The Options

The choices for dealing with the basic issues seem to boil down to:

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For Broad Policy Studies

  • —Make the CIEP responsible for all economic issues to be dealt with in separate papers and merged at the White House level, or
  • —Continue to have these studies done through the NSC–IG process with discussion of economic issues prepared with Mr. Peterson’s participation.
  • —The first option would put the CIEP staff in on the ground floor in a controlling way on economic issues. (Presumably Mr. Peterson would not wish to become involved himself at the working level.) But it would have the serious disadvantage that (as in the case of the Japan study) a rational look at the political and security questions can hardly be taken in isolation from the economic issues. Moreover, even if a way could be found to reasonably separate these interrelated matters in the study, the task of integrating the study at the White House level would be far more complicated (and thus unsatisfactory) than would a joint review performed by the NSC staff and the CIEP staff of a single coherent paper. The second option would keep control within the NSC framework but would involve Mr. Peterson in three ways:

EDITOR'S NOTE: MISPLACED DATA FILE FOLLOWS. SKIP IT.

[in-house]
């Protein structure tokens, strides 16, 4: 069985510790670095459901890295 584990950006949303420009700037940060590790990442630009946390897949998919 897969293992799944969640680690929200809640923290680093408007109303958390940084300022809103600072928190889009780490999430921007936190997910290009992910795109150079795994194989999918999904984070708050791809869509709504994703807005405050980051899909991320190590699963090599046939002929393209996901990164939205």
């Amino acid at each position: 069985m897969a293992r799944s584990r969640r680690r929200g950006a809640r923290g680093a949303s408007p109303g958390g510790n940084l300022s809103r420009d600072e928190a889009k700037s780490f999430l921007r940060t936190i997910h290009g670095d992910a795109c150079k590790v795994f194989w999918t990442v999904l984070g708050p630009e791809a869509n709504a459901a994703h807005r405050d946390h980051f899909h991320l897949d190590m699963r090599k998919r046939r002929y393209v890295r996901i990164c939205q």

• —He would be represented in the development of the paper as to the economic issues, and
  • —The economic section would be developed primarily by the State Economic Bureau which provides the support now for the CIEP Operations Group (the CIEP Operations Group chairman is Nat Samuels; Phil Trezise acts for him in his absence.)
  • —Mr. Peterson could participate in the SRG meeting on the subject.
  • —The second option seems clearly preferable.

For AID and Defense Matters

  • —Here the issue is more complicated. We need now a clear understanding as to the extent to which the CIEP will involve itself in AID (both military and economic) and Defense matters.
  • —Economic aid is more complicated because of the formation of the two corporations. One of their prime objectives will be to complement the multilateralizing of most of our programs for development assistance. The difficulty will be in getting consideration of important foreign policy aspects.
  • —Security assistance has both economic and military components. Both certainly must continue to be primarily the responsibility of the NSC structure.
  • MASF, and military programs involving major balance of payments questions (e.g. forces in Europe, offset, overseas bases), all clearly should continue to be the responsibility of the NSC structure but the CIEP charter gives them a major interest.

The choices are: